Pregnant women lose an average of 500 mL of blood during uncomplicated vaginal deliveries, with higher losses during complicated vaginal deliveries and cesarean deliveries (7). Amniotic fluid volume at the time of full-term delivery typically exceeds 500 mL (8). Eye protection used during deliveries has been demonstrated to be contaminated with blood and body fluids (9), and when double layers of gloves are used for procedures and surgeries, the outer layers often have significant perforations, whereas the inner layers are intact or have many fewer perforations (10). Although health care personnel in these settings are at substantial risk for exposure to blood and body fluids, varying levels of adherence to Standard Precautions have been reported in health care settings, including in labor and delivery units (11). Numerous barriers to the appropriate use of PPE have been cited, including the perception that PPE is uncomfortable and limits dexterity, fogging of goggles or face masks, the misperception that prescription eyeglasses provide adequate eye protection, lack of available PPE, forgetting to use PPE, lack of time in urgent clinical situations to don appropriate PPE, the perception that the patient poses minimal risk, and concerns about interference with patient care (11). Given the theoretic risk for transmission of Zika virus through contact with body fluids in a health care setting in which female health care personnel might be pregnant, or male or female health care personnel might be trying to conceive a pregnancy, the outbreak of Zika virus disease provides an opportunity to emphasize the importance of maintaining appropriate infection control.
The goals of Standard Precautions include 1) preventing contact between a patient’s body fluids and health care personnel’s mucous membranes (including conjunctivae), skin, and clothing; 2) preventing health care personnel from carrying potentially infectious material from one patient to another; and 3) avoiding unnecessary exposure to contaminated sharp implements. Health care personnel must assess the likelihood of body fluid exposure, based on the type of contact and the nature of the procedure or activity, and use appropriate PPE. For example, because the risk for splashes to areas of the body other than the hands is small when performing vaginal examinations of pregnant women with minimal cervical dilation and intact membranes, only gloves are required. Placement of a fetal scalp electrode when membranes have already been ruptured or handling newborns before blood and amniotic fluid have been removed from the newborn’s skin require protection of health care personnel’s skin and clothing using gloves and an impermeable gown. In contrast, when performing procedures where exposure to body fluids is anticipated, such as an amniotomy or placement of an intrauterine pressure catheter, protection of mucous membranes, skin, and clothing are recommended, with a mask and eye protection, in addition to gloves and an impermeable gown.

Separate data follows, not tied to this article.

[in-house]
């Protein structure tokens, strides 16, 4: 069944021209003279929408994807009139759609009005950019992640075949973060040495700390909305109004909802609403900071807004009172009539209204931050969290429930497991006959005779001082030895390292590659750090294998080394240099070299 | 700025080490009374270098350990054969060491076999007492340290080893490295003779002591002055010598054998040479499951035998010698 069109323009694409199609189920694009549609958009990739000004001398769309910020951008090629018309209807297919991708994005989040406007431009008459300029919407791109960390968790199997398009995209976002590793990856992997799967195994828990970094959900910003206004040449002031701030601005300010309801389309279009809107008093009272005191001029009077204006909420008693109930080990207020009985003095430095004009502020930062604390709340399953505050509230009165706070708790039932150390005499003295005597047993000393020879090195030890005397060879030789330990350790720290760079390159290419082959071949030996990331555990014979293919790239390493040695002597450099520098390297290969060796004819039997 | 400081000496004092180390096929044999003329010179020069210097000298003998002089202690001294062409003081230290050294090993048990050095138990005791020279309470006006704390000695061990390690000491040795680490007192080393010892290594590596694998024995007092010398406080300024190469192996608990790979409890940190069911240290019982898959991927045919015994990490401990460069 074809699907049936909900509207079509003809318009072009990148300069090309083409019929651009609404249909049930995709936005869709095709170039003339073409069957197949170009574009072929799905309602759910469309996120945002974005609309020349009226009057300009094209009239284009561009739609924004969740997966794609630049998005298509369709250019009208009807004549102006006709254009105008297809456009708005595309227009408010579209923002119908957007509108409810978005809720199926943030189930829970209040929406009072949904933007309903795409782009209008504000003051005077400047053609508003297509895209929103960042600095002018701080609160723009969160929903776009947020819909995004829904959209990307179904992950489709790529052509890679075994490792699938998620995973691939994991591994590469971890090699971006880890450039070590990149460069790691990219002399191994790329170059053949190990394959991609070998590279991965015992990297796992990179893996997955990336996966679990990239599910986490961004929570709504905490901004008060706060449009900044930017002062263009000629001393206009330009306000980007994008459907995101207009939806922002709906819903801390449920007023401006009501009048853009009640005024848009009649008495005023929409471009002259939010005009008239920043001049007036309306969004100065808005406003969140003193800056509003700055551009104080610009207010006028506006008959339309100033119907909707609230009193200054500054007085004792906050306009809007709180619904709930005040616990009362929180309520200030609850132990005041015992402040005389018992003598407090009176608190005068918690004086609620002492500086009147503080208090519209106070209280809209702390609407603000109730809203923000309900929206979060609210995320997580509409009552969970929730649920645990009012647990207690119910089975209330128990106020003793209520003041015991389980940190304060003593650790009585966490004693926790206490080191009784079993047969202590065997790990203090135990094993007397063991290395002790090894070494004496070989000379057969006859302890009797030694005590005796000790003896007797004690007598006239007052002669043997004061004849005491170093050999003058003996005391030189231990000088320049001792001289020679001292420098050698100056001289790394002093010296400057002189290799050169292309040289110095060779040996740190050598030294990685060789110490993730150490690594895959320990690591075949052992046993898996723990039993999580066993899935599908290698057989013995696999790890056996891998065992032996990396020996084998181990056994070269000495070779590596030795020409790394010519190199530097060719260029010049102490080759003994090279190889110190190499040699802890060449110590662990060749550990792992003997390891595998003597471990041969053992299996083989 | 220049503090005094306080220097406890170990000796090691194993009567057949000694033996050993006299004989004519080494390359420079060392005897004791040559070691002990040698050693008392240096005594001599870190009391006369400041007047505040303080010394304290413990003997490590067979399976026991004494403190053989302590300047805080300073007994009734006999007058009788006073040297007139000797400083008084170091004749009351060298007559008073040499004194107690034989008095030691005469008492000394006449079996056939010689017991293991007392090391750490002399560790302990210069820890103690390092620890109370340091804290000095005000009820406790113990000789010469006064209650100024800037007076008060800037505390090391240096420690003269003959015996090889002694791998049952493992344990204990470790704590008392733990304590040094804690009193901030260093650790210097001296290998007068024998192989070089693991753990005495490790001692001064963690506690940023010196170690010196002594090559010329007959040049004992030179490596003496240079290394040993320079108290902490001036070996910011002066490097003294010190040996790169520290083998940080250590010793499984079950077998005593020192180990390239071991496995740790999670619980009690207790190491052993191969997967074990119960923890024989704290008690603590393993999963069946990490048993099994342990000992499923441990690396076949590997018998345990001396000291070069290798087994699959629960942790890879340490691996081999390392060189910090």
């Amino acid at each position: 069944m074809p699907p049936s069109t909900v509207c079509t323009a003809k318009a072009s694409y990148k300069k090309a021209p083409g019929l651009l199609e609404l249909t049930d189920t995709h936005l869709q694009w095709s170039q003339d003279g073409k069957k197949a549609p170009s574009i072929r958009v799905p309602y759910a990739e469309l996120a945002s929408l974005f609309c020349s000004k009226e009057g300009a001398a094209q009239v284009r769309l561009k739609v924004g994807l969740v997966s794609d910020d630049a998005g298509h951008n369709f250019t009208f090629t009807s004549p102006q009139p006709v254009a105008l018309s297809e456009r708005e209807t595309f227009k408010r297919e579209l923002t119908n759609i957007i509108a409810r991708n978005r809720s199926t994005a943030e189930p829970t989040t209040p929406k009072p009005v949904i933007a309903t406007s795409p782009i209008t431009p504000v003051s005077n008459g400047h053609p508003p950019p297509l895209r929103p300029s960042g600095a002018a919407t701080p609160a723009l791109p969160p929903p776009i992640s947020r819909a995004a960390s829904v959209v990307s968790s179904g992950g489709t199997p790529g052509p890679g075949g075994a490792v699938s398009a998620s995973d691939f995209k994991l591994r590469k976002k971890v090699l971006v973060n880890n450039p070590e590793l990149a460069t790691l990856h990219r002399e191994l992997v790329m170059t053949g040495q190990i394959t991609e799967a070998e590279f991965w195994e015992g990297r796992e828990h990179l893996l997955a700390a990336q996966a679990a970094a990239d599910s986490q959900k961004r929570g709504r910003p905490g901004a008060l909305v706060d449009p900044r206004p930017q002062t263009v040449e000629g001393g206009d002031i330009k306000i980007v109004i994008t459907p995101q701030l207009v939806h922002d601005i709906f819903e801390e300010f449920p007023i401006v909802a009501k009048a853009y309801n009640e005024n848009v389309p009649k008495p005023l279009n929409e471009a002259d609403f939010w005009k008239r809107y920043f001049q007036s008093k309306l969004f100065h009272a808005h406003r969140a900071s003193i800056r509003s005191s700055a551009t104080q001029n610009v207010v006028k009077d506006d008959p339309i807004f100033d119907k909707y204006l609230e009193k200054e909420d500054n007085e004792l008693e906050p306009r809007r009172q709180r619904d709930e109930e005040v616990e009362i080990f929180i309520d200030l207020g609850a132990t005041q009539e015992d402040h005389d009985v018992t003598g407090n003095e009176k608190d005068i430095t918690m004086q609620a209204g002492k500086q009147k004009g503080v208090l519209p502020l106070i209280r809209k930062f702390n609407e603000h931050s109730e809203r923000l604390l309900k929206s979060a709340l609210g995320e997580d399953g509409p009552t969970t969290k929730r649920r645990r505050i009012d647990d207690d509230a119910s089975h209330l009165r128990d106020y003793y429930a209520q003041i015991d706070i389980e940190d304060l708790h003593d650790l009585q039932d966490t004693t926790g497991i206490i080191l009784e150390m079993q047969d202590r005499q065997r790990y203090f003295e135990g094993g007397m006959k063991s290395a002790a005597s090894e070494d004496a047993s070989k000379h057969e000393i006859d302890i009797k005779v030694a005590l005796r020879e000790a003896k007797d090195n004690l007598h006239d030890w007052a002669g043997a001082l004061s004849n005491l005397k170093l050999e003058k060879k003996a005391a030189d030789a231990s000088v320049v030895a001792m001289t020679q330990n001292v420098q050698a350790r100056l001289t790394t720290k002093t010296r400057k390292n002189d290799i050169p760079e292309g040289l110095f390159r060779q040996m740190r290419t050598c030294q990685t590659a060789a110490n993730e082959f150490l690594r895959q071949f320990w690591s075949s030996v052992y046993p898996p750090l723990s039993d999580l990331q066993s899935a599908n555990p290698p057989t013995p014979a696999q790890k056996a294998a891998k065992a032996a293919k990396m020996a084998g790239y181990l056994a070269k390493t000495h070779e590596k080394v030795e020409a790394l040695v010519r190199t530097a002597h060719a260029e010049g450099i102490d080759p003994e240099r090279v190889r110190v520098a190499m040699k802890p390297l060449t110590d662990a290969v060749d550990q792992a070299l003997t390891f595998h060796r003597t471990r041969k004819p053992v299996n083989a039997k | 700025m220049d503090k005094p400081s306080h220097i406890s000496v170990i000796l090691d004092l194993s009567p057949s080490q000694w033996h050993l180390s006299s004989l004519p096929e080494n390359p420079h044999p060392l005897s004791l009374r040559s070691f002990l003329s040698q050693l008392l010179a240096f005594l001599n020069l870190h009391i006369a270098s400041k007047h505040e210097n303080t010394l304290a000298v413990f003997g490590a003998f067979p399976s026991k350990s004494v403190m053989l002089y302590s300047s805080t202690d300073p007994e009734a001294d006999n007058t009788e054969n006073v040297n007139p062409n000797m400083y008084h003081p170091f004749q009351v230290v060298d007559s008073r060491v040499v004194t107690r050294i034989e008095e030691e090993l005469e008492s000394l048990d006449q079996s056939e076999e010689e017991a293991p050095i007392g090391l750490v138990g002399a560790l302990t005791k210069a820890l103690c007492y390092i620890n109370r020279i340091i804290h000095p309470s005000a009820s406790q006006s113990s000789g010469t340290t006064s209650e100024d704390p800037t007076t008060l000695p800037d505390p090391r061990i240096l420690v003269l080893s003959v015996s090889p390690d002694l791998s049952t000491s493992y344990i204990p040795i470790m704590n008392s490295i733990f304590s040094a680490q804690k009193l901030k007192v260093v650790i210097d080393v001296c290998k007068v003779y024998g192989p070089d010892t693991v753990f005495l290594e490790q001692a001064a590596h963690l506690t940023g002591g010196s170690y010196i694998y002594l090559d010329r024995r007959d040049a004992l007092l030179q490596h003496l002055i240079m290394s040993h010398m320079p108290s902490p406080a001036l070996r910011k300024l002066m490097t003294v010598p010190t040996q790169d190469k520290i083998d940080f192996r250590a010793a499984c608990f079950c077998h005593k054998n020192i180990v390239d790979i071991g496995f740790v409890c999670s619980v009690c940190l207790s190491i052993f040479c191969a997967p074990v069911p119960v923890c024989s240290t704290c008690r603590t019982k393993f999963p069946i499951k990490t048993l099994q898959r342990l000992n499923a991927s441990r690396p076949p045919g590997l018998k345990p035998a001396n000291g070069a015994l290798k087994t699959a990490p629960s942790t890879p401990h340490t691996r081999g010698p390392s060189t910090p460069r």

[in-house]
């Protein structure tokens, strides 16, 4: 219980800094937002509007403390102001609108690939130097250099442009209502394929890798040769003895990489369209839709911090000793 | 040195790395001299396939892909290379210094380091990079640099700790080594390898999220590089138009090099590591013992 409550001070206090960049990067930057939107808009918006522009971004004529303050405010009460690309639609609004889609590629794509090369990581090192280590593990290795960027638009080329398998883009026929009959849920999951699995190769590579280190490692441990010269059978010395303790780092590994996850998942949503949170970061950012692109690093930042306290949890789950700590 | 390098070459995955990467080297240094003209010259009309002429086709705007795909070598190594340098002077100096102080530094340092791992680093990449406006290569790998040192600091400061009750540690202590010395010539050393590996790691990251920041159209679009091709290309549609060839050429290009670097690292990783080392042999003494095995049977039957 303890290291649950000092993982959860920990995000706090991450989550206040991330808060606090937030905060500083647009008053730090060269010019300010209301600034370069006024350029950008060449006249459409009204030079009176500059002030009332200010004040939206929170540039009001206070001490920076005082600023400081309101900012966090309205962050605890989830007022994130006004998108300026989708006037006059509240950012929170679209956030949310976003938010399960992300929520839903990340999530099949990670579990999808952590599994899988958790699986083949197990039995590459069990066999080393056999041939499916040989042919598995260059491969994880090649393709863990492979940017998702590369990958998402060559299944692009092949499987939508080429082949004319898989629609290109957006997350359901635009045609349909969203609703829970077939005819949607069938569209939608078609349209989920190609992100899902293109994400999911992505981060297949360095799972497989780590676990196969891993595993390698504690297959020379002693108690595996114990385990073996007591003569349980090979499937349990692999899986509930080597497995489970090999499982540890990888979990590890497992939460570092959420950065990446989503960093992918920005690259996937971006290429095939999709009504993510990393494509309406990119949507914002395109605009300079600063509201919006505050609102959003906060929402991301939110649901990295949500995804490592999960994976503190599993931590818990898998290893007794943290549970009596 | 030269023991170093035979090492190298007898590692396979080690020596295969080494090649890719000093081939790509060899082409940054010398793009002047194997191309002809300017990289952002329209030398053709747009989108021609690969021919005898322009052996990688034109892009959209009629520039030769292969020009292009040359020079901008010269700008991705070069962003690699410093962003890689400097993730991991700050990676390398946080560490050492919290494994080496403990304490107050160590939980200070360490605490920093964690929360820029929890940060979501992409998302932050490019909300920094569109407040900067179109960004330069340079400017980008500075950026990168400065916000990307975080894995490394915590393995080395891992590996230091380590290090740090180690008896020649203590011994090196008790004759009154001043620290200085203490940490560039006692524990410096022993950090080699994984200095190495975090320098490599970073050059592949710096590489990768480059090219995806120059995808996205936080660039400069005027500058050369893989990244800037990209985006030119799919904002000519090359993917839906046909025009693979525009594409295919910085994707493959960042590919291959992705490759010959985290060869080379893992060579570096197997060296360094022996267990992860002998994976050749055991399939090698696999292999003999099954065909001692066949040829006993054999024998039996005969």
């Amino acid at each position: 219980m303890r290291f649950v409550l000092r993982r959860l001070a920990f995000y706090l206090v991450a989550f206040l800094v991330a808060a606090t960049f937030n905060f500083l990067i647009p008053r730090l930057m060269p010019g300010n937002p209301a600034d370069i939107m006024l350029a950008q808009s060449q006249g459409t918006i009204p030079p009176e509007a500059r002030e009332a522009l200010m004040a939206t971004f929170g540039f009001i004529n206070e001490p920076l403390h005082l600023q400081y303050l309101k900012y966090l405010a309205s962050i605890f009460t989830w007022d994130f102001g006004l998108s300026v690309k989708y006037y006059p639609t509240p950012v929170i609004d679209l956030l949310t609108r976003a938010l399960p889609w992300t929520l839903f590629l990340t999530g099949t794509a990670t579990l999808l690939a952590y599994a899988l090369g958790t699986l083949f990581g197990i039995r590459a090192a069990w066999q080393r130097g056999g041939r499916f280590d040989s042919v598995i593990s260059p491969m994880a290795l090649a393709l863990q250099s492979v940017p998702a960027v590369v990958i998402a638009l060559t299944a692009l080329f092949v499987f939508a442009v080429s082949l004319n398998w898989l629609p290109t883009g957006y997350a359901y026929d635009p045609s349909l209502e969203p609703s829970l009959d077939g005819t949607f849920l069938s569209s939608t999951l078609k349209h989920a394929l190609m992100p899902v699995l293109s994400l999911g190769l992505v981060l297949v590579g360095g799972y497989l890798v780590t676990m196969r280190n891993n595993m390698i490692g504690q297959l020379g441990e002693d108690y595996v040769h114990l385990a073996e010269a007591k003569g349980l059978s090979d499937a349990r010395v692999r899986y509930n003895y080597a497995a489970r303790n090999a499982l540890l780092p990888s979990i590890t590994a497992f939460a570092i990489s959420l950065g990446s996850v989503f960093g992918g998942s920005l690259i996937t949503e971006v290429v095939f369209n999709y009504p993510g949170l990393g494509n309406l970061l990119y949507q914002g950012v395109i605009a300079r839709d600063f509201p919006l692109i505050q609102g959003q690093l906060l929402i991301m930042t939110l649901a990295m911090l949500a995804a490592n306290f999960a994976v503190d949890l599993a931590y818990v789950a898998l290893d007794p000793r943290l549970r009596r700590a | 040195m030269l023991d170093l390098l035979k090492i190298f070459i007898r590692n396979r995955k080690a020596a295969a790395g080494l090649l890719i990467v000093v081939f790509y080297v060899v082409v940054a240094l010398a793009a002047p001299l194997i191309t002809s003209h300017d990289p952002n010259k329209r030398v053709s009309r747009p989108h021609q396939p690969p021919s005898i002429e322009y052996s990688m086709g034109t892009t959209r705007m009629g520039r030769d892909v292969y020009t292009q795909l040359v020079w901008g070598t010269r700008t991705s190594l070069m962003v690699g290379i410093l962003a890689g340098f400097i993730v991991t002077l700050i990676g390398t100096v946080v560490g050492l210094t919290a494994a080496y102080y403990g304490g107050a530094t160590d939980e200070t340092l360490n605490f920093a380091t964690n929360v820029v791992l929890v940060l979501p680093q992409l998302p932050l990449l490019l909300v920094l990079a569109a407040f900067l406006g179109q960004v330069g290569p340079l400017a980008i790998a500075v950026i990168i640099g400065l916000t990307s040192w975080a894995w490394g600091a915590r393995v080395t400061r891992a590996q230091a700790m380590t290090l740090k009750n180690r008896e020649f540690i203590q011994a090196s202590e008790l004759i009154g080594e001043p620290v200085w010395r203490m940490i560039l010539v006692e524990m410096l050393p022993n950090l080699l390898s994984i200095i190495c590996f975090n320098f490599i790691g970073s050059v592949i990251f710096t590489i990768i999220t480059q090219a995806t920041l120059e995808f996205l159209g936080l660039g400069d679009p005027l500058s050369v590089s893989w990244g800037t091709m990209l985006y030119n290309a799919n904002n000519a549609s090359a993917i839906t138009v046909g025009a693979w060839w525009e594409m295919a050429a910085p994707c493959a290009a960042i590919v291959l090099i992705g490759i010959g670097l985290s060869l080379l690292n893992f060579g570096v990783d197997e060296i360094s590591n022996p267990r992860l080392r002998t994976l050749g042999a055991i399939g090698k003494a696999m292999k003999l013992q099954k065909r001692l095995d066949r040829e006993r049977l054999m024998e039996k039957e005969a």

Anesthesia providers in the labor and delivery setting should adhere to Standard Precautions and wear sterile gloves and a surgical mask when placing a catheter or administering intrathecal injections; additional PPE should be worn based on anticipated exposure to body fluids (6). Double gloves might minimize the risk for percutaneous injury when sharps are handled. Patient body fluids also should not come into direct contact with health care personnel clothing or footwear. When performing procedures including vaginal deliveries, manual placenta removal, bimanual uterine massage, and repair of vaginal lacerations, PPE should include (in addition to mucous membrane and skin protection) impermeable gowns and knee-high impermeable shoe covers. Clothing, skin, and mucous membrane protections should be maintained for procedures performed in operating room settings.